Terrebonne General Medical Center's Health and Rehabilitation Program is dedicated to meeting and maintaining nationally recognized standards that assure quality treatment and evaluations for our patients. Terrebonne General is fully accredited by the Commission on Accreditation of Rehabilitation Facilities (CARF) and the Joint Commission on Accreditation of Healthcare Organization (JCAHO). Our staff is active in many professional organizations.
Terrebonne General Medical Center's Health and Rehabilitation Program maintains a policy of equal opportunity in the admission and treatment of all patients without regard to race, color, religion, age, sex, national origin or handicaps.
Each patient, after being referred by his/her primary physician, will be thoroughly evaluated by our Medical Director. The Medical Director is responsible for authorizing a patient's admission into the program.
The following criteria must be met for a patient to be admitted to the Rehab Unit:
We know that the costs of rehabilitation can be a big concern. We will assist in verifying insurance/medical coverage, and will pre-certify care with the insurance company. We also accept Medicare, Commercial Insurance, Worker's Compensation, and self-payment.
During the first day on the rehab unit, a patient is oriented by one of our staff to ensure that the patient and the family understand the goals of the rehabilitation unit, as well as the daily routine.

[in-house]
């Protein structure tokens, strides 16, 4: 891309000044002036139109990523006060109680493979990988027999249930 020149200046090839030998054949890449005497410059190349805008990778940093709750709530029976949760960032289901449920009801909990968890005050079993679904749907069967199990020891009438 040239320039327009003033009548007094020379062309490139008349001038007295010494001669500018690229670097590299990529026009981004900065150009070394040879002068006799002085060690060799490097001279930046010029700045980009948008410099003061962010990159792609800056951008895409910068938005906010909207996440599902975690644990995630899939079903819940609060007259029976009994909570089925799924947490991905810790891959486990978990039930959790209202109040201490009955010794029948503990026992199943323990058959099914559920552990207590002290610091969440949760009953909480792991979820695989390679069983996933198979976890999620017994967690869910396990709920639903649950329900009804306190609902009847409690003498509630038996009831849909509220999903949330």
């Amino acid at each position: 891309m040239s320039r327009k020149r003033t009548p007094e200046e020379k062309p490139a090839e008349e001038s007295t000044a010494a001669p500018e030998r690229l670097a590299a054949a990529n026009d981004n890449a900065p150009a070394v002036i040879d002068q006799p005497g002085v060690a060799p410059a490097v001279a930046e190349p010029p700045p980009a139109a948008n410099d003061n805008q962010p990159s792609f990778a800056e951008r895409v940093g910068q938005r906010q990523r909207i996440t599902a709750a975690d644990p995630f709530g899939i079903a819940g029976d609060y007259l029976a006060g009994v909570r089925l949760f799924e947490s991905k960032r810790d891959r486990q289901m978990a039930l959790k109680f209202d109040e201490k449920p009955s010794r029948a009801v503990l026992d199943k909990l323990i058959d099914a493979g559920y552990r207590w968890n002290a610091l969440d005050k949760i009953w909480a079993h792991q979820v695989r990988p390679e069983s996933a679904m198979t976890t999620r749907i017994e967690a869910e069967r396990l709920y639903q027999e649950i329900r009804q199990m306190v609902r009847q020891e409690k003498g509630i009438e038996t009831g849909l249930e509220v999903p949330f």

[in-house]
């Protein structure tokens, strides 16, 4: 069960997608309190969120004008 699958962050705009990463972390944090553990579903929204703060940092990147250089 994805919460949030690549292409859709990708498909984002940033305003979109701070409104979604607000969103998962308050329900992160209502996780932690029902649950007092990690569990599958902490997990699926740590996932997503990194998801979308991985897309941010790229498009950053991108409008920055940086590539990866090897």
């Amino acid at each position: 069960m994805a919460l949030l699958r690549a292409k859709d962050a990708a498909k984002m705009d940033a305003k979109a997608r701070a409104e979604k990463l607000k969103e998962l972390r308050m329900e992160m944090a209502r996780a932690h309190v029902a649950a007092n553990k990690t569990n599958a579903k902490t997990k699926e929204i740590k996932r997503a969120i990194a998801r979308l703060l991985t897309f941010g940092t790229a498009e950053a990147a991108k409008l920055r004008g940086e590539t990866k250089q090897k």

A patient will also meet the physician and other team members responsible for the care the patient will receive at the Health and Rehabilitation Center.
A social worker may schedule a family conference soon after admission to review the treatment plan, discuss personal goals, develop new treatment plans and determine a projected discharge date.
At this time, we will also review the responsibilities and the important role the family will have in rehabilitation process.
The most important goal in rehabilitation is to prepare for a patient's discharge home. A patient will have the opportunity to practice skills learned in the hospital during outings we call Therapeutic Community Visits.
The patient is the most important person on the treatment team. Recovery takes patience, hard work, motivation, acceptance, and re-learning. Here is what can be expected in each of these areas:
6:30-7:30 a.m. Awakened by nurse, wash, and take medications.